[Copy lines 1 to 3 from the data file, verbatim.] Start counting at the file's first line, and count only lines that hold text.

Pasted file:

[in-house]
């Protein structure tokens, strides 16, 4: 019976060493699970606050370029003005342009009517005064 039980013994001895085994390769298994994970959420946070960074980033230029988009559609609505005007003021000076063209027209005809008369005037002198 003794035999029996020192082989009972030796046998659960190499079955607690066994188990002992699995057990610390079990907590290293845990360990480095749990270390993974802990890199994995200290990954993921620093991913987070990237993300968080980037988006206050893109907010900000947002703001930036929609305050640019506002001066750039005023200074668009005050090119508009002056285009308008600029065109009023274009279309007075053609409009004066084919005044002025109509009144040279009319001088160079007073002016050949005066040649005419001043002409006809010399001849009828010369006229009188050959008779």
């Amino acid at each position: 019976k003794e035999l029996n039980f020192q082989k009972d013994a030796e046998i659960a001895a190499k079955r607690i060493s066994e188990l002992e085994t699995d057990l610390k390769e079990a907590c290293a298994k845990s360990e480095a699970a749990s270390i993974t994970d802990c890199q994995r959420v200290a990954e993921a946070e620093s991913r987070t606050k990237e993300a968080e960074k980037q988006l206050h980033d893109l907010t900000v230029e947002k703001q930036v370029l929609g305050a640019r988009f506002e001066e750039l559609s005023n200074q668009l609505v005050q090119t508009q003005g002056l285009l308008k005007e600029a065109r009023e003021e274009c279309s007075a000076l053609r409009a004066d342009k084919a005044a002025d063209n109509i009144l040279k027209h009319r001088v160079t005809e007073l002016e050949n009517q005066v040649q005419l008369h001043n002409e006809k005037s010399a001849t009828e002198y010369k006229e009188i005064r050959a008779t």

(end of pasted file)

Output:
[in-house]
């Protein structure tokens, strides 16, 4: 019976060493699970606050370029003005342009009517005064 039980013994001895085994390769298994994970959420946070960074980033230029988009559609609505005007003021000076063209027209005809008369005037002198 003794035999029996020192082989009972030796046998659960190499079955607690066994188990002992699995057990610390079990907590290293845990360990480095749990270390993974802990890199994995200290990954993921620093991913987070990237993300968080980037988006206050893109907010900000947002703001930036929609305050640019506002001066750039005023200074668009005050090119508009002056285009308008600029065109009023274009279309007075053609409009004066084919005044002025109509009144040279009319001088160079007073002016050949005066040649005419001043002409006809010399001849009828010369006229009188050959008779």
């Amino acid at each position: 019976k003794e035999l029996n039980f020192q082989k009972d013994a030796e046998i659960a001895a190499k079955r607690i060493s066994e188990l002992e085994t699995d057990l610390k390769e079990a907590c290293a298994k845990s360990e480095a699970a749990s270390i993974t994970d802990c890199q994995r959420v200290a990954e993921a946070e620093s991913r987070t606050k990237e993300a968080e960074k980037q988006l206050h980033d893109l907010t900000v230029e947002k703001q930036v370029l929609g305050a640019r988009f506002e001066e750039l559609s005023n200074q668009l609505v005050q090119t508009q003005g002056l285009l308008k005007e600029a065109r009023e003021e274009c279309s007075a000076l053609r409009a004066d342009k084919a005044a002025d063209n109509i009144l040279k027209h009319r001088v160079t005809e007073l002016e050949n009517q005066v040649q005419l008369h001043n002409e006809k005037s010399a001849t009828e002198y010369k006229e009188i005064r050959a008779t």